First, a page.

The Supreme Court of New Hampshire upheld a lower court decision against Factory Mutual Insurance Co. Wednesday and declined its bid to reimburse $ 4.5 million in damages to two students who started a dormitory at Dartmouth College.
Daniel Ro and Sebastian Lim were Dartmouth students in 2016 when they set up a charcoal grill on a platform outside a fourth-floor window in Mr. Lim's dormitory that started a fire that spread to the ceiling and caused water damage in the dormitory's four floors. Factory Mutual paid the college $ 4.5 million in damages, according to the unanimous decision of the New Hampshire Supreme Court Daniel Ro v Factory Mutual Insurance Co., as a subordinate of trustees of Dartmouth College and Sebastian Lim v Factory Mutual Insurance Co., as a subordinate of trustees at Dartmouth College.
The students had signed a receipt confirming a handbook stating that violations of an open fire policy "may" result in liability for damages as used by the fire and held students liable for claims arising from damage to university property, according to the decision.
Factory Mutual brought a subrogation claim against Mr Ro and Mr Lim to recover the amount paid.
The trial court granted Mr. Ro and Mr. Lim a summary judgment, as confirmed by the Supreme Court of New Hampshire.
"This appeal asks us to determine whether the anti-subrogation doctrine we adopted" in an earlier case ̵
The Court held that it does. "We note that in other circumstances, courts have found that the relationship between a university and its housing students is sufficiently similar to that of the landlord and the tenant to apply landlord / tenant-related teachings despite the absence of a technical landlord / tenant relationship," the decision states.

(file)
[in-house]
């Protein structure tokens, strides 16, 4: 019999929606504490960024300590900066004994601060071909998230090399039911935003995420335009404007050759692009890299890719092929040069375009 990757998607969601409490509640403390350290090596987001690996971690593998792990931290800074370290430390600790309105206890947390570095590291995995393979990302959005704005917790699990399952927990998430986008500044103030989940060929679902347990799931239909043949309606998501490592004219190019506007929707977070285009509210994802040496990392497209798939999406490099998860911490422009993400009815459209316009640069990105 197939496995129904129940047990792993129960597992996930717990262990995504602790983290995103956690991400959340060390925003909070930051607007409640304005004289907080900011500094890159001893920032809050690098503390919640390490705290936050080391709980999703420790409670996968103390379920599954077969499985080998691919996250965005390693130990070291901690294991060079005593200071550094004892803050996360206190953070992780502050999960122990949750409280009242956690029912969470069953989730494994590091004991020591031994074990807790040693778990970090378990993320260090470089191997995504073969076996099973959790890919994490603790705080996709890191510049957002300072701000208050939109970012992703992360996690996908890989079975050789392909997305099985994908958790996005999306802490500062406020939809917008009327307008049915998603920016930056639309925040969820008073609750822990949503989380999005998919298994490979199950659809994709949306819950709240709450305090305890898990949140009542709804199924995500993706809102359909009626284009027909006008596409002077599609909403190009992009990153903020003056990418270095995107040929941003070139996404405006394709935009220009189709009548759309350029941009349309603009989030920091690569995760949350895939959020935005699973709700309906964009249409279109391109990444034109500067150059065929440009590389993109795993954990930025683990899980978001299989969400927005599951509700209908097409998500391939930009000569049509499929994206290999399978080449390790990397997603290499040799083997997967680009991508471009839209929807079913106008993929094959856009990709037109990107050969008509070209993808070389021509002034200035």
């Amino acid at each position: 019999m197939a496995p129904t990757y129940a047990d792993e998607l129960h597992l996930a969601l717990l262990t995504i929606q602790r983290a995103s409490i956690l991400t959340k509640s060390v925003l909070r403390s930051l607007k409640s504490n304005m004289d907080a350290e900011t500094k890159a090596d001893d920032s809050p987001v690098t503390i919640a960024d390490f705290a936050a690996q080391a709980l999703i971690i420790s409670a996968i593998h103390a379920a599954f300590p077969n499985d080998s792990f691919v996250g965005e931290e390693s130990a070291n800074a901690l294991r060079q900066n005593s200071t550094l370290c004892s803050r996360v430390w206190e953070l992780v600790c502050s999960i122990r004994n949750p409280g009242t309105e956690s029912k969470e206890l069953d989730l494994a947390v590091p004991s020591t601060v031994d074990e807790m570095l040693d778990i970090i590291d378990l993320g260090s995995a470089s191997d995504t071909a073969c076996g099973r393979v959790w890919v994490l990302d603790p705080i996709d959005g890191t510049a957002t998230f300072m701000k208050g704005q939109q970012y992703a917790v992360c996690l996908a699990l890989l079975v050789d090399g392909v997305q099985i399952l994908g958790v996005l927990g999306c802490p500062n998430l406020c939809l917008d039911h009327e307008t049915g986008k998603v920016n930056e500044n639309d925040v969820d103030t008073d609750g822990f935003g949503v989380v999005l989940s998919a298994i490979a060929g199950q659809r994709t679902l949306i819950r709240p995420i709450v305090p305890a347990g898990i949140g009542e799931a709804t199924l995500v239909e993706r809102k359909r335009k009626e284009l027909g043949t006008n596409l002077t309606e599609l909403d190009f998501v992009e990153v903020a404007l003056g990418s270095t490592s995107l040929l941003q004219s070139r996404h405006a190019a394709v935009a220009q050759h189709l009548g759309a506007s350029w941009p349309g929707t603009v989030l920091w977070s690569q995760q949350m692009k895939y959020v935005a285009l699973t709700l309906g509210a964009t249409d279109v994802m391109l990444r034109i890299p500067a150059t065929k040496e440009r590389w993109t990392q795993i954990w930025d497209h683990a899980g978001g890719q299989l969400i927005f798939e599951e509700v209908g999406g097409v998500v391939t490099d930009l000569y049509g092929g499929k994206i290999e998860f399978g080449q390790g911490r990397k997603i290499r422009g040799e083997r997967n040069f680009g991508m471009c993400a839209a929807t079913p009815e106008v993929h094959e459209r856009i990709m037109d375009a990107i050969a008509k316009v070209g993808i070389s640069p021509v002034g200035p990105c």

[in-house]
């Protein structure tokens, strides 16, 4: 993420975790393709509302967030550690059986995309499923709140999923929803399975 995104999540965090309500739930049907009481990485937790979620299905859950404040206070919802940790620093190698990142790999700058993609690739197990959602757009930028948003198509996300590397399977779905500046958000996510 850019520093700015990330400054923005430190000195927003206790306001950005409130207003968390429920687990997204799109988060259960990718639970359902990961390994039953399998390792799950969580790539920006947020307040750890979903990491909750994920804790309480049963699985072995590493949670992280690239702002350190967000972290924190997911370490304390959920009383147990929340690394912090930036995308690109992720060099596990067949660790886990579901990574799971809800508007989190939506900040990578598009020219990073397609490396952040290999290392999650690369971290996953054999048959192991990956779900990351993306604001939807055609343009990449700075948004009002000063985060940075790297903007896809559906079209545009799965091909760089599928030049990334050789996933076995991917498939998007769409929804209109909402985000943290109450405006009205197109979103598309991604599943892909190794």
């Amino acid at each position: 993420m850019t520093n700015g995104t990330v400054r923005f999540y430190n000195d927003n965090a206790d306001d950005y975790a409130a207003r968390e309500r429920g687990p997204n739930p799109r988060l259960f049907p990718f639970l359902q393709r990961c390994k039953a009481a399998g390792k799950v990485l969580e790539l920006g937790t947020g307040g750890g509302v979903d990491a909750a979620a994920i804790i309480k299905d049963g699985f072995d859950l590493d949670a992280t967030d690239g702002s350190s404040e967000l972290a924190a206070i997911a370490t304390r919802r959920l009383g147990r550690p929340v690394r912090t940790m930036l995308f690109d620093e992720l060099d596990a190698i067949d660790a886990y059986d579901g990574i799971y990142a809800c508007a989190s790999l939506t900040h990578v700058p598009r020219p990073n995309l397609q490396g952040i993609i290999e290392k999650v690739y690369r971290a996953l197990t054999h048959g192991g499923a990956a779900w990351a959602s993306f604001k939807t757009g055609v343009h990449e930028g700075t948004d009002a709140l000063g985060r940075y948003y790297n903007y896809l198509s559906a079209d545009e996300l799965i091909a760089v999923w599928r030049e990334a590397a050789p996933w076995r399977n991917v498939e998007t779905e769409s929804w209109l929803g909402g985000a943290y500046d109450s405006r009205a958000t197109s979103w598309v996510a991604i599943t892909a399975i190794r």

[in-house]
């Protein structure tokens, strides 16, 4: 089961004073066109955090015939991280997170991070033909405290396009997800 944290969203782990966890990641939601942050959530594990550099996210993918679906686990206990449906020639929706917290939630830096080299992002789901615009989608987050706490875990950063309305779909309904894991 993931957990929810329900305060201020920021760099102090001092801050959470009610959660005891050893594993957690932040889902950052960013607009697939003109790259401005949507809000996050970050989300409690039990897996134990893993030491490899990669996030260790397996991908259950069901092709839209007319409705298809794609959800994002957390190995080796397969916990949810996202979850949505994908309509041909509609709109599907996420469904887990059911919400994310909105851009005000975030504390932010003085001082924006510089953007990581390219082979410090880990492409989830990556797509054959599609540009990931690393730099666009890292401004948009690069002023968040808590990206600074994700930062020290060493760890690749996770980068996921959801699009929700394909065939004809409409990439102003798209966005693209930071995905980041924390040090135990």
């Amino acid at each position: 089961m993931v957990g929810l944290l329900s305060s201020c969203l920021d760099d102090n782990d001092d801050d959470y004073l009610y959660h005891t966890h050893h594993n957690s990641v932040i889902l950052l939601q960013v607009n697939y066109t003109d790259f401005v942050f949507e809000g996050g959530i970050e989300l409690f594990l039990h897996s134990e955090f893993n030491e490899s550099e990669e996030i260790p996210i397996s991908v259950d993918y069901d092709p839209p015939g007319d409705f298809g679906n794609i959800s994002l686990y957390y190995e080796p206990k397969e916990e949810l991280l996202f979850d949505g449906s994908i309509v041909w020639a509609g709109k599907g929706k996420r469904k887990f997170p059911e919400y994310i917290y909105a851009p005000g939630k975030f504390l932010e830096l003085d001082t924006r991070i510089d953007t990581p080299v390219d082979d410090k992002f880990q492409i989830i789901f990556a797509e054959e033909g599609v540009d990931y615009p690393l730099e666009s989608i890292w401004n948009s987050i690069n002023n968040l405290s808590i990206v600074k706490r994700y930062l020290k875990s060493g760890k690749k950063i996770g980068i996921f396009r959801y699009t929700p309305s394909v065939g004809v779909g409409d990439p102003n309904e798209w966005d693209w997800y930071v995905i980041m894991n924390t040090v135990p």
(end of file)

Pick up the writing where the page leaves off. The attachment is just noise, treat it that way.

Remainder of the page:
An insurance company for university dormitories "expects to pay reasonably for negligently caused fires and, in determining its premiums, takes into account that the insured property will be rented out to students", the decision states.
"The expectation of a reasonable college student is that his or her tuition and other payments to the college contribute to an amorphous" pot of money, "from which college expenses, including fire insurance, are paid," the judgment mentioned in an earlier case, confirming the lower court's Decisions
Matthew R. Passeri, now a lawyer at Crowley & McCarty PC in Lynnfield, Massachusetts, who had argued on behalf of Factory Mutual, said in a statement: "I am obviously disappointed with the Court's decision. In our opinion, the university policy placed effective responsibility for fire damage on students who break open fire in the residential hall.
“The court made a strict requirement that a rental agreement must explicitly stipulate that the tenant is not a coin insurance under the landlord's insurance or, in this case, that university insurance states that a housing student is not insured under the university's fire insurance.
“Insurers and risk managers who evaluate residential environments must be aware that fair protection such as tenants, students or other residents precludes assigning risks to these individuals absent very specific language opposite.
The students' lawyers did not respond to a request for comment or could not be reached. Catalog